A number of record repositories, such as the county record offices, are now starting to have their own home pages on the WWW. These are linked into GENUKI at the appropriate points in the geographical hierarchy, and so it can be used to help find out where particular classes of records are held. For example the Public Record Office publish a series of leaflets about their records which can be collected on a visit to the PRO. The PRO have their own WWW site, but at the moment, contains just some the information in the leaflets. But GENUKI has copies of them all online and accessible via the WWW with the permission of the PRO. It is expected that in time the PRO can provide all such information themselves.
The record transcripts and indexes are presented either as plain text, or html formatted files, and not as searchable databases. This has been because of the extra overhead required to provide such facilities, and differences in data formats and layout. Only one set of data has been made available as an online searchable database, which consists of the geographic location of approximately 15,000 churches in England, Scotland and Wales. Currently the majority of these are Church of England as existed in the early 19th century with an approximate National Grid reference. Work is being undertaken to obtain volunteers, with local knowledge, to expand this to include churches of all denominations up to the present day. Additional data being collected is denomination, an accurate grid reference, and founding and closing dates. The search facility allows users to specify a location and date, and it will report all that are found within a distance also specified by the user.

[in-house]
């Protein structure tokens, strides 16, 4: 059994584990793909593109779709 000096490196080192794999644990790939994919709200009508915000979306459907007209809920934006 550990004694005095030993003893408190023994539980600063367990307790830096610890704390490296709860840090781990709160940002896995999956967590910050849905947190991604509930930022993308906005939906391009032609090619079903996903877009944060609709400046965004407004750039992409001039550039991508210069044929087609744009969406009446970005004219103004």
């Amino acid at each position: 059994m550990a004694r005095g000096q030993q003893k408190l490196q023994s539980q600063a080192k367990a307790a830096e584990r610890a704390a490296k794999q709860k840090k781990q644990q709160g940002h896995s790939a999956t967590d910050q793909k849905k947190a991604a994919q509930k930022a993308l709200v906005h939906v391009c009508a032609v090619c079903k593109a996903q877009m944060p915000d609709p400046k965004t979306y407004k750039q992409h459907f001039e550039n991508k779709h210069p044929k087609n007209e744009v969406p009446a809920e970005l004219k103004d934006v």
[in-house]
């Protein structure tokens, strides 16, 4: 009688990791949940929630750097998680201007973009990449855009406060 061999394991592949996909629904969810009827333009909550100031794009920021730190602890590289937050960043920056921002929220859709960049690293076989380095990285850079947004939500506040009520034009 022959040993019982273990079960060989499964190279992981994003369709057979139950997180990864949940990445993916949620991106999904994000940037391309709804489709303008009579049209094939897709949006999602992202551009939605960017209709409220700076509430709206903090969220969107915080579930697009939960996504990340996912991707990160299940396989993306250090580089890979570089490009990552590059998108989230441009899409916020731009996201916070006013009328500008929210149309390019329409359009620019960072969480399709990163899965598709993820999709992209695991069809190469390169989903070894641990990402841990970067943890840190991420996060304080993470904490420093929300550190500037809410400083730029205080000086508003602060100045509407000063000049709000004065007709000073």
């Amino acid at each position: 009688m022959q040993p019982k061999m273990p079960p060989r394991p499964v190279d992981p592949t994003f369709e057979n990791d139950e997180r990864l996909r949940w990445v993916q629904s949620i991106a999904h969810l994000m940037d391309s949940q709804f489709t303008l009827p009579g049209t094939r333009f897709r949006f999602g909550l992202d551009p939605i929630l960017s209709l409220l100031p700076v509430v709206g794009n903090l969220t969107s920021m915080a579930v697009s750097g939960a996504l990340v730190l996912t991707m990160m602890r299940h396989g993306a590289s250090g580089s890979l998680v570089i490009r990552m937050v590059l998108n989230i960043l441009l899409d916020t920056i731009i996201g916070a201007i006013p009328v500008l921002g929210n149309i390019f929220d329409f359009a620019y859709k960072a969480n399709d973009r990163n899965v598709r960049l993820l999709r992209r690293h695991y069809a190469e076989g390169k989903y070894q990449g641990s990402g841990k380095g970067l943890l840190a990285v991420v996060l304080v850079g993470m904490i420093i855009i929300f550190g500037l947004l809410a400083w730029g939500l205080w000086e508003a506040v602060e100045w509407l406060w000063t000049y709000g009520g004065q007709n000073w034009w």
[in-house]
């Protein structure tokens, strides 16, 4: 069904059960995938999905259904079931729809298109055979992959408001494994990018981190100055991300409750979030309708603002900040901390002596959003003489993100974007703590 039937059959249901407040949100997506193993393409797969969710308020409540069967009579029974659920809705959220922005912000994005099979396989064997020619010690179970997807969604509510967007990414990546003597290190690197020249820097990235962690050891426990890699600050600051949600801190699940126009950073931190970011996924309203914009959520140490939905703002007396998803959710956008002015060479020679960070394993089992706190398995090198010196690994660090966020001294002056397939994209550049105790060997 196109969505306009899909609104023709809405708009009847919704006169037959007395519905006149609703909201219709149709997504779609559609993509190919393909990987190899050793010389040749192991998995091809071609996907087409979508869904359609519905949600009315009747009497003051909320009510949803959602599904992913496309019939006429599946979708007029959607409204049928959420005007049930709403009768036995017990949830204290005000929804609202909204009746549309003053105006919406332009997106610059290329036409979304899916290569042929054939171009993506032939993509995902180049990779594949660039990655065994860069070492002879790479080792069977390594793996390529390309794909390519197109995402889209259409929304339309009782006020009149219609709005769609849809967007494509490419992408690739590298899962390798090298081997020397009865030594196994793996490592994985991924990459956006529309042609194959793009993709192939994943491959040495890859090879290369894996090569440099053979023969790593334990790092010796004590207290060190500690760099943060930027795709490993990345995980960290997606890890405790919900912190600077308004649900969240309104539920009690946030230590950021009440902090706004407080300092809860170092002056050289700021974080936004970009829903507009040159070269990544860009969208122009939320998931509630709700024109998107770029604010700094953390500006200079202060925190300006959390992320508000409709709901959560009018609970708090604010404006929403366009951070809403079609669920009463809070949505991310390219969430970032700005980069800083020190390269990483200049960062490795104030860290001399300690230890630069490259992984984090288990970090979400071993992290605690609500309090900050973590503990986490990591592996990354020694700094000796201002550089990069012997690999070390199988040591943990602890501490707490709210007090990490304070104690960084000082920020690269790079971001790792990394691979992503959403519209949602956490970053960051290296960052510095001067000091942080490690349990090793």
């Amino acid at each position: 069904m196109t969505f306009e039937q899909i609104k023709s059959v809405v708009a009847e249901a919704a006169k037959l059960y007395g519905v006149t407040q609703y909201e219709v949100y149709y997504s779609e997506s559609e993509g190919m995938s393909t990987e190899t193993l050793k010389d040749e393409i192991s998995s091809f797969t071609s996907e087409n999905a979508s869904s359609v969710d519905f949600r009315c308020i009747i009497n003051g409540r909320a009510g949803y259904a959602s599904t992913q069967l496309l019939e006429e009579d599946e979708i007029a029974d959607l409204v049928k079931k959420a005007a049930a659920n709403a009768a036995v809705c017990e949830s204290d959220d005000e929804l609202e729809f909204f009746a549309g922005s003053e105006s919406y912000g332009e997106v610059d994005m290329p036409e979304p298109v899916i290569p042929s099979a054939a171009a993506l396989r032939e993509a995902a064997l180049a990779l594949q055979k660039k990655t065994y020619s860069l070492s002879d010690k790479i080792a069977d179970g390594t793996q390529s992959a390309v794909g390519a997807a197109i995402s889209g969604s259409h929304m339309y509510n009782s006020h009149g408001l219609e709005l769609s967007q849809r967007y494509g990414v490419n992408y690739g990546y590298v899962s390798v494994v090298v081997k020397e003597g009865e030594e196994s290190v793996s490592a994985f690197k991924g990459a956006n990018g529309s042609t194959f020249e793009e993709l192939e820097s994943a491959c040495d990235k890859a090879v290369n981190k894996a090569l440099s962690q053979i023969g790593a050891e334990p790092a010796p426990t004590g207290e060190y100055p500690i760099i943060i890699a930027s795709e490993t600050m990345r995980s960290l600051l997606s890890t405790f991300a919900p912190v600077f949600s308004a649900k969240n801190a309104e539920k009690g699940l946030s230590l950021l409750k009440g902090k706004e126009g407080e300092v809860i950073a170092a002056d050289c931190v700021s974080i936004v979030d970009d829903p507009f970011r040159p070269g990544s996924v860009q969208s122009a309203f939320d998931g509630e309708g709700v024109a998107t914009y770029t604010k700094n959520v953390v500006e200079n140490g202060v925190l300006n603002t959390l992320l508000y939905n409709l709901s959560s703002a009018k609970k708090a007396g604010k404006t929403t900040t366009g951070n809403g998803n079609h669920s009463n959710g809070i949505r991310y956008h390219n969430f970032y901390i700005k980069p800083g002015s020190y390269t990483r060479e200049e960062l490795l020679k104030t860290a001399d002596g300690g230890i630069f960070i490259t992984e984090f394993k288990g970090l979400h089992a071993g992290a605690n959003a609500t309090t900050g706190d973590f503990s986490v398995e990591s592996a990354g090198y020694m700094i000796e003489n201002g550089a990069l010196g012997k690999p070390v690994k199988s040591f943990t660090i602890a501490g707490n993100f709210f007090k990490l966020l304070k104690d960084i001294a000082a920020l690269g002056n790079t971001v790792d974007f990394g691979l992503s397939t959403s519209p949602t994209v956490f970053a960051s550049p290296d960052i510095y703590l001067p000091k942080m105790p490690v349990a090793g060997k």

There is one type of data which we specifically do not include within GENUKI, which is personal family trees. Genealogists tend to be very keen to make this sort of information available to a wide audience, but it does take up a large amount of storage space and is of interest to just a very small audience who may have common ancestors. There are other sites which cater for this need so GENUKI does not contain such information, concentrating on providing information which may be of interest to a wider audience.
So an alternative means has been provided for navigating through the pages. This is done by providing a hierarchy of contents pages which is maintained in parallel to the data pages. It was originally presented as a single page, but as the number of pages increased, download times increased and the management of them needed to be devolved to a number of people. Consideration was given to producing these contents pages by a piece of software, but the need to produce short but meaningful text against each link, and an easily readable layout, meant that a manual approach had to be used.